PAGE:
British Science Week

From British Science Association

Resource type: Event

Price band: Free

Key stage: KS1, KS2, KS3, KS4, KS5

Region(s): All of UK

British Science Week is a ten-day celebration of science, technology, engineering and maths that takes place every year in March. British Science Week 2023 will take place between 10th – 19th March. The theme for this year is ‘Connections’.

At the heart of British Science Week is a programme of events organised by schools, researchers, universities and companies that take place across the whole of the UK. The British Science Week website also hosts a number of other resources that can be used in schools:

  • Get help finding a speaker for an event you would like to organise, or find an event that is local to you using the Science Live platform.
  • Download the British Science Week packs for ideas and activities to run in the classroom during British Science Week or all through the year. There are packs for EYFS, Primary and Secondary.
  • Enter the national poster competition.
  • Encourage every student to see themselves as a potential scientist or engineer by exploring the stories in the ‘Smashing Stereotypes’ campaign.

Cost: Access to all the online resources is free. Events may incur a fee.

About the British Science Association: The British Science Association is a charity whose mission is to promote diversity and inclusion in science, increasing the number of people who are actively engaged in science in order to improve our ability to tackle the challenges of the future.

Further resources:

  • Schools can apply for one of four Kick Start grants to help them fund a British Science Week activity or event. Applications open in September and close in November.
  • Science magazines such as Whizz Pop Bang!, The Week Junior Science and Nature, and National Geographic Kids can be great additions to the school library.
  • Good sources of recommendations for books that cover STEM subjects are Books for Topics and Reading4Schools. There is also a great list that came out of one of the #OURfPBookBlether sessions on Twitter.
  • Last year’s Gadgeteers Summer Reading Challenge had a science and innovation theme. The Gadgeteers Book Collection is a useful source of accessible reads for primary pupils.
  • Ensure that the achievements of women scientists and engineers are represented in your library with this Women in STEAM booklist from Best Books for Schools.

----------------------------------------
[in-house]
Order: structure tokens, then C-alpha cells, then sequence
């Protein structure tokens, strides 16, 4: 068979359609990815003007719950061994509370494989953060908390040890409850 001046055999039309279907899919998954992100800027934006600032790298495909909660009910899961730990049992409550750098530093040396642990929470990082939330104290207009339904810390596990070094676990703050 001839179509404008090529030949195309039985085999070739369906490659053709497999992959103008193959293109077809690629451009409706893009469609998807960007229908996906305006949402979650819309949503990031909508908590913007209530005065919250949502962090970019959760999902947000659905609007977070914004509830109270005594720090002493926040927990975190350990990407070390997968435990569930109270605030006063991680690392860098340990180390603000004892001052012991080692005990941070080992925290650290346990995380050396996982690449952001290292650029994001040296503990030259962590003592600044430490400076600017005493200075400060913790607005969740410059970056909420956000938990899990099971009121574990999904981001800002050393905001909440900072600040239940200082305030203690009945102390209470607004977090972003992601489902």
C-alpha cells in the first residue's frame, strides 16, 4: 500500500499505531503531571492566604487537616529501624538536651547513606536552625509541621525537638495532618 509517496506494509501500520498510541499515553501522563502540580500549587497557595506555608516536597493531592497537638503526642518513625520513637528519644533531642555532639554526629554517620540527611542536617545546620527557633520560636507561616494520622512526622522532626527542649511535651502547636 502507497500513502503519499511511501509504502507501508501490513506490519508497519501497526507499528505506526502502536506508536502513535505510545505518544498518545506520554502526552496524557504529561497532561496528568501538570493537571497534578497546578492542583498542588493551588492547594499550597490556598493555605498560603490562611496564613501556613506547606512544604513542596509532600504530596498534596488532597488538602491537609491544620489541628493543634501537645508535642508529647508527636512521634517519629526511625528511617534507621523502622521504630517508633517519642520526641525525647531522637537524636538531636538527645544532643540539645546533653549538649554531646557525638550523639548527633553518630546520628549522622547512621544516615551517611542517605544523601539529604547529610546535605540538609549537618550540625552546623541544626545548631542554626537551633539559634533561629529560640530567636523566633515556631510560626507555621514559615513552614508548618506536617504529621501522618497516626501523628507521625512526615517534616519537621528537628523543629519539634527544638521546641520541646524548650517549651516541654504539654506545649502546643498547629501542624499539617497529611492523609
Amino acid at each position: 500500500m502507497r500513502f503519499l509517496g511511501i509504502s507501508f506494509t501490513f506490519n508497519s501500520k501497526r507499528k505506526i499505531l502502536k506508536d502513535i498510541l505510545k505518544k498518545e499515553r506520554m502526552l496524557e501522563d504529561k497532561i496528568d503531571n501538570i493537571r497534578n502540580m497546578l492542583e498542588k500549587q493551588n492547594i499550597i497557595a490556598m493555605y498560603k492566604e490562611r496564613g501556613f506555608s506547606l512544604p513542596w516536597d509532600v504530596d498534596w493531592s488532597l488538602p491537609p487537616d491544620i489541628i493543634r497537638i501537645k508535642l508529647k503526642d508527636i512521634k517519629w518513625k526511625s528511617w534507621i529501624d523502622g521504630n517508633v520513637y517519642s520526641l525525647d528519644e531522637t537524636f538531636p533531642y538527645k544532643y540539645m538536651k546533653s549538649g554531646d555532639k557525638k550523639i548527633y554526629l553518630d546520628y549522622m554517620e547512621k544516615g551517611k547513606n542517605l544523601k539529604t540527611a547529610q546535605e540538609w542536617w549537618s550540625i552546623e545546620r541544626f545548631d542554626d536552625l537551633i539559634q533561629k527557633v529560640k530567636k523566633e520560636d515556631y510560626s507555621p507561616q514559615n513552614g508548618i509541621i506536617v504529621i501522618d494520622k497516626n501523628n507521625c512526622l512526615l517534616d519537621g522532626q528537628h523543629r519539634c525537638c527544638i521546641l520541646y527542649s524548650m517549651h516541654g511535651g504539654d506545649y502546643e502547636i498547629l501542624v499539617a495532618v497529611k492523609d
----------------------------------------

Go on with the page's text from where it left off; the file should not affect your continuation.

• The Royal Society Young People’s Book Prize celebrates high quality, accessible STEM books for under-14 year-olds. Sign your pupils up to be one of the panels of young people who read, discuss and choose the winning titles.
  • Check out the free learning resources available to accompany computer science adventure story Agent Asha: Mission Shark Bytes. There is also a blog with a list of story-led books that introduce STEM and coding for primary-aged children.
  • Topical Talk provides free resources to encourage discussions about the key issues facing our world today, including many science-based topics such as climate change, Artificial Intelligence, animal sentience, space tourism and more.
  • Get involved with Mars Hour, a programme of space-themed activities with accompanying resources.
  • The Primary Science Teaching Trust has a wealth of free teaching resources for primary schools. Check out the Pictures for Talk booklet that provides some intriguing pictures and accompanying questions to encourage children to ‘talk like a scientist’.
  • Further your understanding of the specific literacy demands of primary science texts with Just Imagine’s online CPD course – Reading Across the Curriculum: Science.
  • The National Literacy Trust’s Literacy for Learning offers a programme of CPD courses to support effective literacy strategies for teaching and learning across the secondary curriculum. The next Developing Literacy in Science course runs during British Science Week (9th and 16th March)
  • Read our blog for British Science Week 2021 looking at the vital role that ALL reading plays in creating the scientists of the future.

Visit the resource

britishscienceweek.org

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